My pockets weigh something in the neighborhood of six metric tons.  This is neither a result of gold plating, nor is it a by-product of knocking over an arcade and/or a particularly successful laundromat.  In fact, before someone concludes that my dead body in some dark alley might yield a healthy R.O.I., I feel compelled to point out that the amount of weight on my person allocated to currency, coin, and gold bullion is somewhere in the neighborhood of three ounces, which equals approximately one dollar and forty-three cents.  I’m an English major, remember.  Regardless, the vast majority of the mass in my pants, and I tip my hat to those of you who made it through the clause without snickering, is dedicated to the large array of portable multi-tools I carry with me at all times.  For those who might be wondering about the remaining three percent, it is a fairly even distribution between guitar picks, pocket lint, and items that I found on the floor and fully intend to eat at some point in the indefinite future.  But, as is my want, I digress.

Fruits, vegetable, dairy, grains, and stuff found in the couch – the five basic food groups.

Fruits, vegetable, dairy, grains, and stuff found in the couch – the five basic food groups.

It is my assumption that the ability of the average man to turn his trousers into a scaled down version of an Ace Hardware is a somewhat recent phenomenon.  In times long ago, a more primitive man’s toolbox was both clunky and stationary, consisting primarily of sticks of varying sizes and a large rock.  Advances in manufacturing and ISO certification, however, have brought to us newer, lighter, smaller multi-purpose tools that seem to boast enough potential functionality to delay a modern man nearly sixty seconds before he retreats to the garage in order to forage for sticks of varying sizes and a hammer.  Yes, look how far we’ve come.  Indeed, thanks to the modern, pocket-sized multi-tools, men no longer have to wait until they get home to act on the often felt yet rarely spoken urge to disassemble unoffending and completely functional devices that they know nothing about.  Courtesy of alcohol and cheap foreign labor, your husband now has the ability to disassemble your best friend’s VCR using only the contents of his pockets, and let me be the first to assure you that said device will never eat another tape again.  Granted, it will never play another tape again, but at least the time-keeping function still works… sometimes… if you hit it.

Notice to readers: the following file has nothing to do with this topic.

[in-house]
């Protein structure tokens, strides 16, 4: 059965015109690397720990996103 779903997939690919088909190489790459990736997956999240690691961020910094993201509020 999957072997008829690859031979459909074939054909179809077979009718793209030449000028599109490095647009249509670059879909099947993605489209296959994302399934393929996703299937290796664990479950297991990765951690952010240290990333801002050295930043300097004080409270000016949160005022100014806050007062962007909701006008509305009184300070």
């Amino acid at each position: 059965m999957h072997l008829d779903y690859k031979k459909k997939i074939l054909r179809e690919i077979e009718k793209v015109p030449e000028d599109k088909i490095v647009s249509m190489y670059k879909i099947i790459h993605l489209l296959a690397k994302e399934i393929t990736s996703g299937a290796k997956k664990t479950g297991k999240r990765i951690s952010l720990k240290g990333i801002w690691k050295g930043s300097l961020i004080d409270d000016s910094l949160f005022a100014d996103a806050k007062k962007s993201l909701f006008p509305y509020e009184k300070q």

Because portable tools are by necessity somewhat bulky, even if considerably less so than their larger and more useful toolbox brethren, it goes without saying that one can have too much of a good thing.  This becomes very apparent when one examines what I used to run with as a standard operational payload.  I had, at one point, all of the following at my disposal and on my person: four knife blades, three can openers, one bottle opener, one corkscrew, pliers, a 2-½” ruler, two Phillips screwdrivers, three flathead screwdrivers, a tiny (and useless) hacksaw, a pocket-watch, and a flashlight.  In retrospect, that was a little much – I really only needed three knives.

No masonry bit? Sheesh, what a joke.

There are other arguments for restraint in preparing for situations that, for most normal individuals, should not happen on a daily basis.  For example, the more tools one has, the more one is exposed to certain hazards.  Finding one’s car keys, particularly when they share a pocket with a Swiss Army knife and forty-three cents in change, would be a challenge for a team of Army Rangers.  Furthermore, as a consequence of your average convenience store employee expecting to take a bullet or a shiv in the line of duty, producing half a dozen knives of varying sizes before you are able to produce a wallet tends to have a negative effect on the level of customer service you can expect.  Couple all this with the nefarious corkscrew attachment – which will inevitably (and unbeknownst to you) snag your pocket material, swing out, and nearly perform some awkward exploratory surgery – and a good argument can be made for taking only what one needs to survive through the day.

This is, of course, a sentiment echoed by my wife, who really has no reason to talk.  According to her, pockets exist solely for the purpose of fashion; therefore, due to the possibility for unsightly bulges, said pockets are not to be used for anything that can be said to have mass and take up space.  Of course, she carries a purse of such diameter that I am seriously considering having myself buried in it, but to do that, it would have to be emptied.  This would be no simple feat, as it is presently serving as a sort of Noah’s ark for hygiene products.  Within her purse, by my approximation, there is at least two of every cleaning, scenting, and moisturizing product ever created.  Given some of the miscellany we occasionally find within, I have a strong reason to suspect there is a tiny, indigenous people that live in her handbag and make occasional offerings to their kiwi-scented goddess – usually Tic Tacs.

We offer this mint to the Goddess Halitosis.

Ultimately, I suppose, one complements the other.  Friends are often appreciative when one can clean his own blood off the DVD player before sheepishly returning to his seat.  And suffice it to say, I am not equipped to do that on my own.  Simultaneously, were my wife left to her own devices in the opening of clam-shell packaging, I’m fairly certain her only recourse would be filing her teeth to cannibal-esque points and attempting to gnaw her way through.  Either way, I’m eagerly awaiting power versions of the pocket-sized hand tool – provided they refrain from automating the corkscrew attachment.  Nothing good could come of that.